On a side note, according to Delta.com PDX-AMS will be operating daily through the winter schedule to January, reducing to 6x/week in Jan/Feb for a few weeks and then returning to daily March 2. In years past it has always been 5x/week winter with daily resumption resuming April 1. This is actually big news, a big increase in seats PDX-Europe. Wonder if DL will try a seasonal PDX-CDG for summer.

[Edited 2015-10-27 13:47:57]

[Edited 2015-10-27 13:48:34]
 
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bigfoot0503
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RE: Oregon Aviation Thread - Part 9

Wed Oct 28, 2015 9:23 pm

Quoting ana787 (Reply 111):
This is actually big news, a big increase in seats PDX-Europe. Wonder if DL will try a seasonal PDX-CDG for summer

I would agree...a nice enhancement for PDX!

Whenever I fly DL out of PDX I hear from the DL employees that a PDX-CDG flight has not only been rumored but that a seasonal flight is very much within the realm of possibility. The Port of Portland has openly stated that a PDX-CDG n/s flight remains one of their top priorities. I certainly hope that we see a n/s CDG or LHR flight within the next year or so.
 
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RWA380
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RE: Oregon Aviation Thread - Part 9

Wed Oct 28, 2015 9:59 pm

Quoting bigfoot0503 (Reply 112):
Whenever I fly DL out of PDX I hear from the DL employees that a PDX-CDG flight has not only been rumored but that a seasonal flight is very much within the realm of possibility. The Port of Portland has openly stated that a PDX-CDG n/s flight remains one of their top priorities. I certainly hope that we see a n/s CDG or LHR flight within the next year or so.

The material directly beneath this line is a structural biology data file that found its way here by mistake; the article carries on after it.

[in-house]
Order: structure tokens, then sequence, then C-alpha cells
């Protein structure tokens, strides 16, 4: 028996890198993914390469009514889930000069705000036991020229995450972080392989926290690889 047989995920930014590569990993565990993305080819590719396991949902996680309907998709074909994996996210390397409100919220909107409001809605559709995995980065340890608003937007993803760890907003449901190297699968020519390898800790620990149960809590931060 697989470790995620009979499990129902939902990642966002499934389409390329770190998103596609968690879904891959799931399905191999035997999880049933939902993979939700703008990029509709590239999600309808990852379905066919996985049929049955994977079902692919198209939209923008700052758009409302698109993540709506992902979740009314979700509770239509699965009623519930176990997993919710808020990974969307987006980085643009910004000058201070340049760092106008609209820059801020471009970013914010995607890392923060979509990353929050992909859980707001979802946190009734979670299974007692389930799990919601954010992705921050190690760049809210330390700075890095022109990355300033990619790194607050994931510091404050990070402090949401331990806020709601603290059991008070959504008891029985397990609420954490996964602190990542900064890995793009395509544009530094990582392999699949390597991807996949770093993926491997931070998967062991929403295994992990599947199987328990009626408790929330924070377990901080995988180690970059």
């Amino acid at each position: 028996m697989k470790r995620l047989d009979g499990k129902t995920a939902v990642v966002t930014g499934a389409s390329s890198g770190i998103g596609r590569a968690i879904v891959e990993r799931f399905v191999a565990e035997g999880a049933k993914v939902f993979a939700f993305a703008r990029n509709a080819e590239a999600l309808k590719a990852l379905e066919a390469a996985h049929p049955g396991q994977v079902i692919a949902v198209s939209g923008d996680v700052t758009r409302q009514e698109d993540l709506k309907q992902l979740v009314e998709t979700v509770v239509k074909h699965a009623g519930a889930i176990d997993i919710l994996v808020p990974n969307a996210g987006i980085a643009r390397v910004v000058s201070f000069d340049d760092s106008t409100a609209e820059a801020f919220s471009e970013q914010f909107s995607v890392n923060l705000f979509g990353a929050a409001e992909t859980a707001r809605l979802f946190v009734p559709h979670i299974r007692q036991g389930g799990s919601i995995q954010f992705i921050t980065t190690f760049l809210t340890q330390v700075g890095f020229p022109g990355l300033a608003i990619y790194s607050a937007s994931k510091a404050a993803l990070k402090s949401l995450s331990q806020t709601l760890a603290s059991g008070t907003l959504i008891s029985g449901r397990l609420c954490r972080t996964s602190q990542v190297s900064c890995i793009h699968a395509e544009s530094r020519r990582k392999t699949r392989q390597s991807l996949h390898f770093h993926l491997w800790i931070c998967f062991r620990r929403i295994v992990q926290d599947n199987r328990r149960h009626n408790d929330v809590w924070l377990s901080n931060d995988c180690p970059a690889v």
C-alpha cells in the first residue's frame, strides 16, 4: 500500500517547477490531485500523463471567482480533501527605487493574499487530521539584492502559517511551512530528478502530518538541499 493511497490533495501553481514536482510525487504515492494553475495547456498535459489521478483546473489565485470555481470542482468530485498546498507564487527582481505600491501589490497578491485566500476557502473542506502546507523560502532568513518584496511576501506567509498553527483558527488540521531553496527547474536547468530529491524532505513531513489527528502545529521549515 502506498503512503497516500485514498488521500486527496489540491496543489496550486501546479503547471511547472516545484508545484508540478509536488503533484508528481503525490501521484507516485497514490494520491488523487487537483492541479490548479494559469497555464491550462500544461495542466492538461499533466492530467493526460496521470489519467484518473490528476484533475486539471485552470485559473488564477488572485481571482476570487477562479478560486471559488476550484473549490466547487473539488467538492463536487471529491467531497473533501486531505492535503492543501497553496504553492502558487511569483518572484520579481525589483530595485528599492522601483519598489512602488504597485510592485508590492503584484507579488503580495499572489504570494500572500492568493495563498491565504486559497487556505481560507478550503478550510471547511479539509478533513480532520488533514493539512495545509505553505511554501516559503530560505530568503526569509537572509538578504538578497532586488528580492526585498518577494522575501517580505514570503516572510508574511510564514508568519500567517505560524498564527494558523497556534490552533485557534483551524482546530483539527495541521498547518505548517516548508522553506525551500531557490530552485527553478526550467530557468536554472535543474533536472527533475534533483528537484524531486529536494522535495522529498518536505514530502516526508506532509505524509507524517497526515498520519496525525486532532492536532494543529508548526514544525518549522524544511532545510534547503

Indeed a great boost for PDX to have almost daily service to Europe year 'round. My only thought would be, that in terms of just numbers alone, I'd think LHR would be a much higher priority than CDG. I see DL trying a PDX-CDG seasonally, but it really would be nice to see BA start a 787 route to PDX, even if just daily in the summer & 3-4 x weekly in the winter.

Most travelers I know that go to LHR, do so with the back track via AMS, as the SEA connection has fallen out of favor with most of us Portlanders, although SEA can be a necessary evil on AS to EWR, JFK, FLL & many more, very glad the 175's came into the AS fleet & opened up many more opportunies from PDX.
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lhpdx
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RE: Oregon Aviation Thread - Part 9